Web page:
Damn you Kernel Mode Caching!

Tom Keating : VoIP & Gadgets Blog
Tom Keating
| VoIP & Gadgets blog - Latest news in VoIP & gadgets, wireless, mobile phones, reviews, & opinions

Damn you Kernel Mode Caching!

Microsoft's IIS 6.0 comes with kernel mode caching for helping to speed up web page load times. Unfortunately, the kernel mode caching seems to have some side effects that are affecting my index.xml RSS feed that many of my blog readers subscribe to. You may have noticed that my blog web pages had blog entries that didn't show up in my index.xml feed until hours later. The kernel mode cache was designed to take heavily accessed files and stick them in the kernel for faster retrieval.

According to Microsoft:
"The IIS 6.0 kernel-mode cache is designed speed up static file performance significantly by bypassing the need to do a kernel-to-usermode transition to generate and serve the response," says Eric Deilly, IIS 6.0 program manager with Microsoft. "Instead, the kernel mode listener is able to receive the connection request, receive the new connection, check the kernel-mode cache, and serve the response from the cache on a cache hit."

During some troubleshooting I noticed that if I open the XML file locally on the Windows IIS server, the file is current. However, if I go to another PC which has never loaded the index.xml feed (not cached by the browser), it often loads an older version of the file. The only way I can see that happening is if the kernel is holding the file in memory using Microsoft's new kernel mode caching.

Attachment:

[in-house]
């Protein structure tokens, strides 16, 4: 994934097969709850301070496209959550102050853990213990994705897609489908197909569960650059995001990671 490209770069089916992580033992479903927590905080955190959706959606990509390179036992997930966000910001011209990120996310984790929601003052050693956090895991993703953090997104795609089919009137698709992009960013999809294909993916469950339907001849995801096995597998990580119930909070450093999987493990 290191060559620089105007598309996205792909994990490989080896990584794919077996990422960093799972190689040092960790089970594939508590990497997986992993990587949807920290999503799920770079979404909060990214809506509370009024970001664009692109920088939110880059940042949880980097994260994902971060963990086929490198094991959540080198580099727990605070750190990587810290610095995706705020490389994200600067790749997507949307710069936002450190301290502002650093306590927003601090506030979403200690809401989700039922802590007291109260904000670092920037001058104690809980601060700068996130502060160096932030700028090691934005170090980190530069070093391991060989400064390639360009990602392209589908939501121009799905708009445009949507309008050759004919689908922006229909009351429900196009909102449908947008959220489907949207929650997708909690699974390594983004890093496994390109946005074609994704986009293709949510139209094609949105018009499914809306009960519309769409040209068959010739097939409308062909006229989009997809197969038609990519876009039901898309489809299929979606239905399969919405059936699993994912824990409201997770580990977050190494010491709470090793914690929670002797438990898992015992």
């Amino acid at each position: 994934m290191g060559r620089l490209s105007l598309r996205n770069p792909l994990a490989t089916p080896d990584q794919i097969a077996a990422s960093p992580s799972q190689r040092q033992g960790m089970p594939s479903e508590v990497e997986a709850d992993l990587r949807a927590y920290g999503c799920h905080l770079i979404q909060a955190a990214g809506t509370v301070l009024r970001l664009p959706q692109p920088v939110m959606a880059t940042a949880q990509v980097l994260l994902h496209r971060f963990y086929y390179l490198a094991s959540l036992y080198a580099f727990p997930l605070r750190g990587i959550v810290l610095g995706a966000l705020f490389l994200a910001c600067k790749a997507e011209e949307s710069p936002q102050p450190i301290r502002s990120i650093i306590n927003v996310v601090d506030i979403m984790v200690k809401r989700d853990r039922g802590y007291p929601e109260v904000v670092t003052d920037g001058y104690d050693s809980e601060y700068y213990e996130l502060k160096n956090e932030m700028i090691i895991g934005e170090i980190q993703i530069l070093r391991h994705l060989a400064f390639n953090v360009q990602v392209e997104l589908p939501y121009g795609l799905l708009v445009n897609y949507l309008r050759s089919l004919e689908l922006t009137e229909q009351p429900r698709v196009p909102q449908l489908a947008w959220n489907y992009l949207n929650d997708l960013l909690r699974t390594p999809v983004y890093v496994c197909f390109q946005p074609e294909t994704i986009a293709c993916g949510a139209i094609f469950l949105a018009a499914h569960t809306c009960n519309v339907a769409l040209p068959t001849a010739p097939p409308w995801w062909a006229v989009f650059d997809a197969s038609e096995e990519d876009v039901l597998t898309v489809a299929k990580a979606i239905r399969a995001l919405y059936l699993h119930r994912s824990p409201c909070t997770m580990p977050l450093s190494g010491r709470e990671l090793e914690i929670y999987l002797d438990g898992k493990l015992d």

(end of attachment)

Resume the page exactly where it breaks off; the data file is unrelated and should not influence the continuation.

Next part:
If I manually stop and start (restart) IIS, then the correct, most up-to-date index.xml file loads.

Even stranger, I can DELETE the index.xml file fom the IIS server and IIS will continue to "serve" the file as though it still exists. Weird, eh? I should get a 404 error on my browser after deleting.

If I then stop/start IIS then I get a file not found error on my browser. (or if I didn't delete the file, restarting IIS makes sure the most recent XML file is served)

I assume since the kernel cache caches heavily accessed files, such as my blog's RSS feed, that the kernel is keeping the file in memory and thus serving it from the kernel instead of the hard disk. However, it's supposed to detect changes in the file and then let the most recent version be loaded into the cache. I certainly can't restart IIS after after blog entry, so I will have to continue to work on this problem. Damn you Microsoft and damn your kernel mode caching!

Related Articles to 'Damn you Kernel Mode Caching!'

Featured Events